Lobster Risotto

Making your own lobster stock as the base in this dish will not only showcase your culinary ability but will flavor this dish in ways a store-bought stock could not achieve.



Lobster Stock

  • 2 small carrots, roughly chopped
  • 1 stalk of celery, roughly chopped
  • 1 medium yellow onion, roughly chopped
  • 1 1/2 lbs. Lobster shells from cooked lobster
  • 1 28 oz can of whole peeled tomatoes drained
  • 12 cups of water
  • 1 Bay leaf
  • 2 sprigs of Thyme
  • Salt and Pepper to taste


  • 1 Shallot diced
  • 1 leek, dice only white portion
  • 1 small bulb of fennel, diced fronds reserved for garnish
  • 4 cloves of garlic sliced thin
  • 1/2 teaspoon of crushed red pepper flakes
  • 1 1/2 teaspoons of saffron threads
  • 2 cups of arborio rice
  • 1 teaspoon of chopped fresh thyme
  • 1 teaspoon fresh tarragon chopped
  • 1 teaspoon of fresh parsley chopped
  • 1 cup of dry white wine
  • 8 cups of lobster stock (Recipe above)
  • 3 oz of grated Parmigiano Reggiano
  • Chopped Cooked Lobster Meat from 1 1/2 lb. lobster
  • 1 tablespoon of fresh chives sliced thin for garnish
  • 4 tbsp of butter separated into 4 x 1 tbsp pieces, cold


    1. To make the lobster stock, in a large stock pot, like our D3 Stainless 6-quart Stockpot, heat 2 tablespoons of neutral oil over medium heat. When heated add the carrot, celery, and onions. Sauté for 2 to 3 minutes. Add the shells and continue to cook for an additional minute. Add the tomatoes, water, and herbs. Season with salt and pepper. Use a wooden spoon to break down the tomatoes so they release their juices. Bring to a boil, reduce the heat, and simmer for 1- 2 hours or until the stock has reduced by 1/3.
    2. Remove from the heat. Strain the liquid through a fine mesh sieve. You should be left with roughly 8 cups of stock. Note: You can make this ahead of time up to 3 days.
    3. Pour your lobster stock into a large saucepan, like our D3 Stainless 3-quart Saucepan on low heat to keep it warm. To make the risotto, take your D3 Stainless 2-quart Saucier over low heat, add the cubed pancetta, and let the fat render out. It should take roughly 8 to 10 minutes. Using a slotted spoon, remove the pancetta when crispy and place on a paper towel to reserve.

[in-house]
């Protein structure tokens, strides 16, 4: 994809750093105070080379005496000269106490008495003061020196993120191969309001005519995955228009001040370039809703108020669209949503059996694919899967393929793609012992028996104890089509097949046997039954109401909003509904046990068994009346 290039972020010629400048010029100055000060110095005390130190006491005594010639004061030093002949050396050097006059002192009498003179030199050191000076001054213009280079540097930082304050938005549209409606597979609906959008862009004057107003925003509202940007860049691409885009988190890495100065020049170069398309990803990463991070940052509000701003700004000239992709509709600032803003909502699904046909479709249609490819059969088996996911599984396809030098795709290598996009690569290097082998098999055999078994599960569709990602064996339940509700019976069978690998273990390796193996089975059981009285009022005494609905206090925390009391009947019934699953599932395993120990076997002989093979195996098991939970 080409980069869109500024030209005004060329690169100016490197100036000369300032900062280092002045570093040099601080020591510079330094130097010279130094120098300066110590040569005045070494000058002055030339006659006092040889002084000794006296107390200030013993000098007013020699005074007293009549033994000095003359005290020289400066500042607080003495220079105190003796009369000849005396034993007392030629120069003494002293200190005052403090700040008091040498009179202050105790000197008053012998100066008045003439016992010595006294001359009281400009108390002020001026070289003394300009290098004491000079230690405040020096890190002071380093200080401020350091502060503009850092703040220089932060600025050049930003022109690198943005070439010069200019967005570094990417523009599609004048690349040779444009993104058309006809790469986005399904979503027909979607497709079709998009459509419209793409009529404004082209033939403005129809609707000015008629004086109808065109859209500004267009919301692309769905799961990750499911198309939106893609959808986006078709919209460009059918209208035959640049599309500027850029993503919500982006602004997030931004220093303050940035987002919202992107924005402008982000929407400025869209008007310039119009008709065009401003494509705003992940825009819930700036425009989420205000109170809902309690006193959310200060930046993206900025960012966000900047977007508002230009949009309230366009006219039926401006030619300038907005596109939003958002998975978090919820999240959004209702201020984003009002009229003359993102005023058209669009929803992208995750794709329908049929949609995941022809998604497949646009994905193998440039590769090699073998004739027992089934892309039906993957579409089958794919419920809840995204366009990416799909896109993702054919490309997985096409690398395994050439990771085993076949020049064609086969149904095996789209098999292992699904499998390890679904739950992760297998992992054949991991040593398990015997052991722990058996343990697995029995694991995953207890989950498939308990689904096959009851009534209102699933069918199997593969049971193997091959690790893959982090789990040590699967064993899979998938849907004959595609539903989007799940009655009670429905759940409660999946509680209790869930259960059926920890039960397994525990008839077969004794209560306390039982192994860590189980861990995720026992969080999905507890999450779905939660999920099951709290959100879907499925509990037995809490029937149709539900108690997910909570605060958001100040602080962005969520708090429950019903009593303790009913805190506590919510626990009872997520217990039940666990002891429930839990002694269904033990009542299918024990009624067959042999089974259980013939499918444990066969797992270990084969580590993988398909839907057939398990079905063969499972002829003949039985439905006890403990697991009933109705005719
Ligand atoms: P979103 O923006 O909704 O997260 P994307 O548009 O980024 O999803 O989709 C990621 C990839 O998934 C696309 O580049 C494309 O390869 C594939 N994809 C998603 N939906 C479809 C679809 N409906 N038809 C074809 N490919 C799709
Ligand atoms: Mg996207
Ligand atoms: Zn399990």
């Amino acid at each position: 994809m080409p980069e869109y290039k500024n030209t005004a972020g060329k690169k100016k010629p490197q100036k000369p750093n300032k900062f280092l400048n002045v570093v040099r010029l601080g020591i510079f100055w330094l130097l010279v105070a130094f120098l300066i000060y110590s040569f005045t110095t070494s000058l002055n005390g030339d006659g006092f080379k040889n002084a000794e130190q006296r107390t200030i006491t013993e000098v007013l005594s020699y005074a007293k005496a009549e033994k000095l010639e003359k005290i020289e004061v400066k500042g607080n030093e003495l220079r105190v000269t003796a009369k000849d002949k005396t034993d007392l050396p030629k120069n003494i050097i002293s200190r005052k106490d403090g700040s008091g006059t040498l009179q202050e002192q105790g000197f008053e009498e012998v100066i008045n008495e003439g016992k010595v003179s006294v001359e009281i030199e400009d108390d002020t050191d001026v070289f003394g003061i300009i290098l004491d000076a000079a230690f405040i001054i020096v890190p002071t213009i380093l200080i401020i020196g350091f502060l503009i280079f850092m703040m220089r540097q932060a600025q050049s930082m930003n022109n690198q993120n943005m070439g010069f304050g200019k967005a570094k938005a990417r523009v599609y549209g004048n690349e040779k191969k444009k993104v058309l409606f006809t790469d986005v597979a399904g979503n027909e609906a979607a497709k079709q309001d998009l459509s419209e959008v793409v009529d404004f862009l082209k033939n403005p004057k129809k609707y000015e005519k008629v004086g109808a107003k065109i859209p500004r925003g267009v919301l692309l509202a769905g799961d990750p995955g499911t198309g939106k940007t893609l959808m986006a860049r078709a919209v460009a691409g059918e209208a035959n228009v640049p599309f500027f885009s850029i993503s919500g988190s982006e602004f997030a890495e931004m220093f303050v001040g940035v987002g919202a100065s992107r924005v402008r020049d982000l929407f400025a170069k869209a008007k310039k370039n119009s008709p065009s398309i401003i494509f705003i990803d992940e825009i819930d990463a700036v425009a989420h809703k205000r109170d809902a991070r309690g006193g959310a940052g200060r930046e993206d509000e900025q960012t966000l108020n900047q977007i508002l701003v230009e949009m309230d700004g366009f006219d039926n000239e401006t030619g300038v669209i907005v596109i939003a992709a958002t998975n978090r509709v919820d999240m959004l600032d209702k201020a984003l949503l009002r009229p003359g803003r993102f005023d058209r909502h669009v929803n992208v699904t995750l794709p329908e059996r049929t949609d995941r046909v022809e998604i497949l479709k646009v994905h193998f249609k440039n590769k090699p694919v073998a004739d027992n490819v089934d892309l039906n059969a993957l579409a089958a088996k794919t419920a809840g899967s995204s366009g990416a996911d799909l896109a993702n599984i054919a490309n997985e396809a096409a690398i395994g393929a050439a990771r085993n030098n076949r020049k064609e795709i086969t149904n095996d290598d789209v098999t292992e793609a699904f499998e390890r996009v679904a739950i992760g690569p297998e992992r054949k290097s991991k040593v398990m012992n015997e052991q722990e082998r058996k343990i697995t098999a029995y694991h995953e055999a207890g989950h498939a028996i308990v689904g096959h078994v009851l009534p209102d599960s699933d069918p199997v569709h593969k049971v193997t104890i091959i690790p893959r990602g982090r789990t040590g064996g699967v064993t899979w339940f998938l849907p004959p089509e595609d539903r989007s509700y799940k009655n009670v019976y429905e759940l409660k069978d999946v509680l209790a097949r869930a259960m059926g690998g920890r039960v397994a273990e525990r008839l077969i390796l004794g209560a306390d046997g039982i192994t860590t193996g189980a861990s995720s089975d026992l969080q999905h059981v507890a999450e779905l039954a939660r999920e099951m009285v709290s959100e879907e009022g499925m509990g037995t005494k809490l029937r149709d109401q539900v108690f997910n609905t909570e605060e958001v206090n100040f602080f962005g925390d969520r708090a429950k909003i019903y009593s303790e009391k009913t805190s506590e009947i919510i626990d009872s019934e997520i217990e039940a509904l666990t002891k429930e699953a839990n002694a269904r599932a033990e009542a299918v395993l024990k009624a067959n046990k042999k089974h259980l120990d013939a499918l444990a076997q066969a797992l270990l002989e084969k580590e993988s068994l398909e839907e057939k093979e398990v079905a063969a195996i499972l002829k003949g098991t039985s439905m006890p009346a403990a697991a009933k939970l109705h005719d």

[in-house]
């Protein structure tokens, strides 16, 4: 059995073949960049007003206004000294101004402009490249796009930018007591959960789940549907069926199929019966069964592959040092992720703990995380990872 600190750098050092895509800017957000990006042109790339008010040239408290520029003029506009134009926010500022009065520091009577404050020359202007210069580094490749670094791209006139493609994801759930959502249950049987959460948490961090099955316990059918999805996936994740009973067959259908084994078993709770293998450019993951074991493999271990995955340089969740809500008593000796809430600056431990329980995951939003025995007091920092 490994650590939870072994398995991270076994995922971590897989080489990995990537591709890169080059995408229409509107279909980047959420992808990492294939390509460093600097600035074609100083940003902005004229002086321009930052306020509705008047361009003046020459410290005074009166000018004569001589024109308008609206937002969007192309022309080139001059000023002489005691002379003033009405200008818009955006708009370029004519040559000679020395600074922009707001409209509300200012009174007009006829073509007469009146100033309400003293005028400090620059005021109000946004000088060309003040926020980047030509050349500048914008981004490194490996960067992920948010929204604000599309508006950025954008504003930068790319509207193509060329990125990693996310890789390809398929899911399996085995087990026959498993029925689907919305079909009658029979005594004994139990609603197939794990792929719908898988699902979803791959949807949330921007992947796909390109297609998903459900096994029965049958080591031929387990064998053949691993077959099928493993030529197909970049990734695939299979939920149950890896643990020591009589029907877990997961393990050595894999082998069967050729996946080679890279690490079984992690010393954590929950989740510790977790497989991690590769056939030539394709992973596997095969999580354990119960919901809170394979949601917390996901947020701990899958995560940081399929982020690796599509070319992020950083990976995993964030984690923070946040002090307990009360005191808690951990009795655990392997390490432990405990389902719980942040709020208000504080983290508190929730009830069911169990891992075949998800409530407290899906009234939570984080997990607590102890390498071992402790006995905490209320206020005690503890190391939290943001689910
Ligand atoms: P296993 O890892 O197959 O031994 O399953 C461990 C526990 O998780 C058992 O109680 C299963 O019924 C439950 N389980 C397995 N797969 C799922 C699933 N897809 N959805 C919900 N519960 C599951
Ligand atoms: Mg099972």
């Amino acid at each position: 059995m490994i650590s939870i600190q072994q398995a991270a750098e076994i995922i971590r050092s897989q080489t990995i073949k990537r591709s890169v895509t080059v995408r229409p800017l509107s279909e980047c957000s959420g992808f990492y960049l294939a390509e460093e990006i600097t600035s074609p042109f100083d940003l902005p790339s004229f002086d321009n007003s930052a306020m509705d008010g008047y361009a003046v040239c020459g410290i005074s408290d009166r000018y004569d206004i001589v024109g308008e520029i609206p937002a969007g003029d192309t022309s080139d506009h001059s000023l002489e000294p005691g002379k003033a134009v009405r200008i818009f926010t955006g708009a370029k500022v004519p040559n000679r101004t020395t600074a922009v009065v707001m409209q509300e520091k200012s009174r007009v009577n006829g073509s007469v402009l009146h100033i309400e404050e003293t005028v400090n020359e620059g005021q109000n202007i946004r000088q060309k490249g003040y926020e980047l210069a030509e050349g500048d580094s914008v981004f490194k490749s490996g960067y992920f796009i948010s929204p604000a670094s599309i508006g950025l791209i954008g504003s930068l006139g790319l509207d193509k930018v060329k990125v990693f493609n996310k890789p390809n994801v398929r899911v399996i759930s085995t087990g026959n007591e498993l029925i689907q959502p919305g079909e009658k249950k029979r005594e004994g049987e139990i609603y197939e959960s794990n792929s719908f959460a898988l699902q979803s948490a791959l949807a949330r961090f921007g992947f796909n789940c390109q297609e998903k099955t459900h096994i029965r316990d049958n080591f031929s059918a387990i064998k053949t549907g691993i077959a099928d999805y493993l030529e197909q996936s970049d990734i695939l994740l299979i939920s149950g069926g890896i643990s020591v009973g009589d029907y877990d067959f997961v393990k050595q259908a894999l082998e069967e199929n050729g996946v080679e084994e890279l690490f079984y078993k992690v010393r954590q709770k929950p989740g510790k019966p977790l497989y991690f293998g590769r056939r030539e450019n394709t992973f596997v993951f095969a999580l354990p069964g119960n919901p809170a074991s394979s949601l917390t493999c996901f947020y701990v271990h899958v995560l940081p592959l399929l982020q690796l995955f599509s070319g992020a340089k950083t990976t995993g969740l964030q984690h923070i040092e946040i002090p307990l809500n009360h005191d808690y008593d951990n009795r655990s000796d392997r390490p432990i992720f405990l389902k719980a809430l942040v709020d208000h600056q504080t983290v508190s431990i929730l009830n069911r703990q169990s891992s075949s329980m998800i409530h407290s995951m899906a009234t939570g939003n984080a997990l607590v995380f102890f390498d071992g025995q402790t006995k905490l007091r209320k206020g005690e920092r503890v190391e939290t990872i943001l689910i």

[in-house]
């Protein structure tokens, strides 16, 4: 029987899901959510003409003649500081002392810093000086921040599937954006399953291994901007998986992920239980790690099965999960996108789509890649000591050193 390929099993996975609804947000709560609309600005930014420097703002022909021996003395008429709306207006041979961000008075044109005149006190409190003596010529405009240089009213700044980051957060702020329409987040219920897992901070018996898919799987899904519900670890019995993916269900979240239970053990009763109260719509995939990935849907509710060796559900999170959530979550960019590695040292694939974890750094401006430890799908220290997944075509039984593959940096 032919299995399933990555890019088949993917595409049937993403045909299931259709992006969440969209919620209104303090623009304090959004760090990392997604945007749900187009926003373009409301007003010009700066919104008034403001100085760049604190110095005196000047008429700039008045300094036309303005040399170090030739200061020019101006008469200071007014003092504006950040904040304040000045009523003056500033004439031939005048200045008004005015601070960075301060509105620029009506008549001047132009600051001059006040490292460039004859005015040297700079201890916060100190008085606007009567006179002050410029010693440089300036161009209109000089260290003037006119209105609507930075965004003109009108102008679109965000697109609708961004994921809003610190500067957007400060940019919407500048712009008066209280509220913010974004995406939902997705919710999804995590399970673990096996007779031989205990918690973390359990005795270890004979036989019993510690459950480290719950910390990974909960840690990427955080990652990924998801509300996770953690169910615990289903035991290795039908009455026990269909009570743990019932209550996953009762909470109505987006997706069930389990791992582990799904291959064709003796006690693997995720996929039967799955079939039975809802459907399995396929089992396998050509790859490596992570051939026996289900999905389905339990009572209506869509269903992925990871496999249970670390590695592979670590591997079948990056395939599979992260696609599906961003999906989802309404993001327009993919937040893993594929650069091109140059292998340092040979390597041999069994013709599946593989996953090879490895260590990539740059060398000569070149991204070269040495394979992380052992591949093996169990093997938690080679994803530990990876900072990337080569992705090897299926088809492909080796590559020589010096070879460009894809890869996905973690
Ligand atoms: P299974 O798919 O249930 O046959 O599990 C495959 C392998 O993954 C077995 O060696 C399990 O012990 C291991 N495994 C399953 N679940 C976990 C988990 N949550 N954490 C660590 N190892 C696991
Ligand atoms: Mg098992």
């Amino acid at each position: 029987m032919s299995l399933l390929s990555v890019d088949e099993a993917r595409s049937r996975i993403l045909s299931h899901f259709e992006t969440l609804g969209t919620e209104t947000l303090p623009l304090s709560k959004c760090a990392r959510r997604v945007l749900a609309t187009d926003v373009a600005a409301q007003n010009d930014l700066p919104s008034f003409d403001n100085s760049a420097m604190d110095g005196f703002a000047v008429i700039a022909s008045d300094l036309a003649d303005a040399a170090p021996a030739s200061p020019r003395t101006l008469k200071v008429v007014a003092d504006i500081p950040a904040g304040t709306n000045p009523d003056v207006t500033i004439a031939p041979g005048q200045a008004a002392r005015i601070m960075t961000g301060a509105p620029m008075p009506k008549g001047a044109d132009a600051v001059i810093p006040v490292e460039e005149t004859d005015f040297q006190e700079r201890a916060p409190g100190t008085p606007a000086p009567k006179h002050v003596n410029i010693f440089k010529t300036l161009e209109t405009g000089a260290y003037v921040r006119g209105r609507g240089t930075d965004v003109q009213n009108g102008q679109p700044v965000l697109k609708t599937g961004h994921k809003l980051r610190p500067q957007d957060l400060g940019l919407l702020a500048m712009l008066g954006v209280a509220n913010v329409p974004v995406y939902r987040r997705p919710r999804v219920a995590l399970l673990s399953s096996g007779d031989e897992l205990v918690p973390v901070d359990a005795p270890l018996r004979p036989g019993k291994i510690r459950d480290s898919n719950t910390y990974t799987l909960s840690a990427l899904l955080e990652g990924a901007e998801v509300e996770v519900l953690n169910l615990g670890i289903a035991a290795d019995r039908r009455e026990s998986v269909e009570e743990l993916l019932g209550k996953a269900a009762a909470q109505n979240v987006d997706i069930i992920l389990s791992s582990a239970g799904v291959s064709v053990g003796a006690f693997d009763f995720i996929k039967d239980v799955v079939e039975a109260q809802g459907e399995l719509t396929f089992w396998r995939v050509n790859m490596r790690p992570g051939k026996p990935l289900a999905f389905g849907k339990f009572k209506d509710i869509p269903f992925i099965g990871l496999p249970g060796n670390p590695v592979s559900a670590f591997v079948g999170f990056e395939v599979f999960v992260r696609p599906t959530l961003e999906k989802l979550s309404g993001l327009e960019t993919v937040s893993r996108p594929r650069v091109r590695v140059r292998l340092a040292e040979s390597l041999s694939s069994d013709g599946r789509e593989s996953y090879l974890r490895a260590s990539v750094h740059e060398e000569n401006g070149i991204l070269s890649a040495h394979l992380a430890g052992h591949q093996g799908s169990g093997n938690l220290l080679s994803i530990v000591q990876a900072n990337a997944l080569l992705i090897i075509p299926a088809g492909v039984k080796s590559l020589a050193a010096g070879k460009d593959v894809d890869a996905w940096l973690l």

4. Strain the pork fat and keep 1 tbsp of it in the pan. Add 1 tbsp of neutral oil to the fat over medium-low heat. When hot add the shallot, leek, and fennel. Cook for 5 minutes or until softened and translucent.
    5. Add the rice along with the garlic, saffron, red pepper flakes, and herbs. Cook for 2 minutes or so until the pan is very fragrant and the rice is translucent on the outer shell.
    6. Pour in the white wine. Deglaze the pan and let reduce by two-thirds. At this time begin ladling the warm stock into the pan roughly 1/2 cup at a time *Immediately after adding the new ladles of stock to the pan use the technique below. Let the stock reduce flipping the pan to combine completely.
    7. Try this technique: To limit your use of utensils and chances to break the rice grains, Swirl the saucier in a circular motion gently enough so the mixture stays in the pan but fast enough that the rice moves around with you. Then, rock the pan in a back-and-forth motion flipping the rice as you do. It can take a couple of tries to get it down but the saucier's curved sides really shine in this technique. It is perfect for flipping the risotto in a wave motion with ease.
    8. Continue to add warm stock until roughly 6 cups of stock have been added. At this point taste the rice to ensure it is cooked through but not mushy. This process should take roughly 20 to 25 minutes until the rice is cooked.
    9. Add the cheese and cold butter, one tablespoon at a time until fully melted. Flip the pan instead of using a utensil to ensure you do not break down the rice. If you need, use a silicone spatula to mix.
    10. Add the cooked lobster meat and toss to fully combine. Garnish with chives and serve immediately.

Pro Tip

Finding the sweet spot between too much heat and not enough is key in this process. If you cook for too long the rice can be overcooked and lose its texture. If you cook on high heat, the rice will be undercooked and hard. The rule of thumb for risotto, it should not take over 25 to 30 minutes to be fully cooked. This is why a risotto dish can look intimidating but having an even heating pan will assist in your ability to cook your risotto to perfection.


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